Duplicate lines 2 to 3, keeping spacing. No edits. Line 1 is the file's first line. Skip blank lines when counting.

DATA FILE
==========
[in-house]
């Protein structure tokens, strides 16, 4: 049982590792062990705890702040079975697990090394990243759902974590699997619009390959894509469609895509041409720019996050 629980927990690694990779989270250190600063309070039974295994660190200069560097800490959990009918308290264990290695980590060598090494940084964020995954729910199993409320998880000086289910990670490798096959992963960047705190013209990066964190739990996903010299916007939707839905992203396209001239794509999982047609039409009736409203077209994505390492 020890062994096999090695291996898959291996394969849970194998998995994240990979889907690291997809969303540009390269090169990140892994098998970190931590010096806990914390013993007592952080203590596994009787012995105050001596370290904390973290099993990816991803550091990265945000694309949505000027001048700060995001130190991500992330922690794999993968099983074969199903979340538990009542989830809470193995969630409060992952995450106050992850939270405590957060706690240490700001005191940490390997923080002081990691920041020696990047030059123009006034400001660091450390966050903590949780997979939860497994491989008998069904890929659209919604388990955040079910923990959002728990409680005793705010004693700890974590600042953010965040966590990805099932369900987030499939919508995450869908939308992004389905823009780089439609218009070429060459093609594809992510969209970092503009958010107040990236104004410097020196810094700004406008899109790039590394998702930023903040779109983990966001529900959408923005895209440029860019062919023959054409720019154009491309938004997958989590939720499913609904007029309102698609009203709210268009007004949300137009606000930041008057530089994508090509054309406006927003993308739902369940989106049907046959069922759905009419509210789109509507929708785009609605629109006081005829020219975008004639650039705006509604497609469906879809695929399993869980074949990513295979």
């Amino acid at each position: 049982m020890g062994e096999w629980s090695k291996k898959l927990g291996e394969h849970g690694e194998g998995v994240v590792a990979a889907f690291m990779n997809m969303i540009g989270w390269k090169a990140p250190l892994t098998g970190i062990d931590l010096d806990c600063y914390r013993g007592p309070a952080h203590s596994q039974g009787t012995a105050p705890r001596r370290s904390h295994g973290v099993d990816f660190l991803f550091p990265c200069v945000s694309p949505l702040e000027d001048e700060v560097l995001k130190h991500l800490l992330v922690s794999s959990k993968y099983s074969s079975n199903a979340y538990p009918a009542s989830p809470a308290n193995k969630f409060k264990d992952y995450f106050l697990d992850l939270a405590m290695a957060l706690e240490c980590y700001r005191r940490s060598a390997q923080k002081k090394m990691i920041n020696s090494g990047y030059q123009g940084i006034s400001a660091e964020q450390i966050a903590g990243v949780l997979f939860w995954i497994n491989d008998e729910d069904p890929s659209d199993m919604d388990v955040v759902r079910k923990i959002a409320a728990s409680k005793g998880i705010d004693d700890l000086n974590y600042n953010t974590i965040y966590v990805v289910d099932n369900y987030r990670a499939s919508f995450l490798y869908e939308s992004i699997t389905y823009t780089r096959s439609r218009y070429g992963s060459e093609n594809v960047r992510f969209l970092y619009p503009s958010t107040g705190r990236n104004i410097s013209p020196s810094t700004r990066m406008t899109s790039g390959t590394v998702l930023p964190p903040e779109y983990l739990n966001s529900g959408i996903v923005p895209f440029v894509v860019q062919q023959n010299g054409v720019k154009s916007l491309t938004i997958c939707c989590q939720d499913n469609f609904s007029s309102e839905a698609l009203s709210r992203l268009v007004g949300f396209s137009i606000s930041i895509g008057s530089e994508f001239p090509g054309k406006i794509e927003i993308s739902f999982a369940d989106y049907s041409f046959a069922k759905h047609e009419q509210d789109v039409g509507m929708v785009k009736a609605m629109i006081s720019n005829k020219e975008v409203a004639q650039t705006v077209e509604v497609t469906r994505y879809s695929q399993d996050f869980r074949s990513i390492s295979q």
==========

């Protein structure tokens, strides 16, 4: 049982590792062990705890702040079975697990090394990243759902974590699997619009390959894509469609895509041409720019996050 629980927990690694990779989270250190600063309070039974295994660190200069560097800490959990009918308290264990290695980590060598090494940084964020995954729910199993409320998880000086289910990670490798096959992963960047705190013209990066964190739990996903010299916007939707839905992203396209001239794509999982047609039409009736409203077209994505390492 020890062994096999090695291996898959291996394969849970194998998995994240990979889907690291997809969303540009390269090169990140892994098998970190931590010096806990914390013993007592952080203590596994009787012995105050001596370290904390973290099993990816991803550091990265945000694309949505000027001048700060995001130190991500992330922690794999993968099983074969199903979340538990009542989830809470193995969630409060992952995450106050992850939270405590957060706690240490700001005191940490390997923080002081990691920041020696990047030059123009006034400001660091450390966050903590949780997979939860497994491989008998069904890929659209919604388990955040079910923990959002728990409680005793705010004693700890974590600042953010965040966590990805099932369900987030499939919508995450869908939308992004389905823009780089439609218009070429060459093609594809992510969209970092503009958010107040990236104004410097020196810094700004406008899109790039590394998702930023903040779109983990966001529900959408923005895209440029860019062919023959054409720019154009491309938004997958989590939720499913609904007029309102698609009203709210268009007004949300137009606000930041008057530089994508090509054309406006927003993308739902369940989106049907046959069922759905009419509210789109509507929708785009609605629109006081005829020219975008004639650039705006509604497609469906879809695929399993869980074949990513295979």
């Amino acid at each position: 049982m020890g062994e096999w629980s090695k291996k898959l927990g291996e394969h849970g690694e194998g998995v994240v590792a990979a889907f690291m990779n997809m969303i540009g989270w390269k090169a990140p250190l892994t098998g970190i062990d931590l010096d806990c600063y914390r013993g007592p309070a952080h203590s596994q039974g009787t012995a105050p705890r001596r370290s904390h295994g973290v099993d990816f660190l991803f550091p990265c200069v945000s694309p949505l702040e000027d001048e700060v560097l995001k130190h991500l800490l992330v922690s794999s959990k993968y099983s074969s079975n199903a979340y538990p009918a009542s989830p809470a308290n193995k969630f409060k264990d992952y995450f106050l697990d992850l939270a405590m290695a957060l706690e240490c980590y700001r005191r940490s060598a390997q923080k002081k090394m990691i920041n020696s090494g990047y030059q123009g940084i006034s400001a660091e964020q450390i966050a903590g990243v949780l997979f939860w995954i497994n491989d008998e729910d069904p890929s659209d199993m919604d388990v955040v759902r079910k923990i959002a409320a728990s409680k005793g998880i705010d004693d700890l000086n974590y600042n953010t974590i965040y966590v990805v289910d099932n369900y987030r990670a499939s919508f995450l490798y869908e939308s992004i699997t389905y823009t780089r096959s439609r218009y070429g992963s060459e093609n594809v960047r992510f969209l970092y619009p503009s958010t107040g705190r990236n104004i410097s013209p020196s810094t700004r990066m406008t899109s790039g390959t590394v998702l930023p964190p903040e779109y983990l739990n966001s529900g959408i996903v923005p895209f440029v894509v860019q062919q023959n010299g054409v720019k154009s916007l491309t938004i997958c939707c989590q939720d499913n469609f609904s007029s309102e839905a698609l009203s709210r992203l268009v007004g949300f396209s137009i606000s930041i895509g008057s530089e994508f001239p090509g054309k406006i794509e927003i993308s739902f999982a369940d989106y049907s041409f046959a069922k759905h047609e009419q509210d789109v039409g509507m929708v785009k009736a609605m629109i006081s720019n005829k020219e975008v409203a004639q650039t705006v077209e509604v497609t469906r994505y879809s695929q399993d996050f869980r074949s990513i390492s295979q």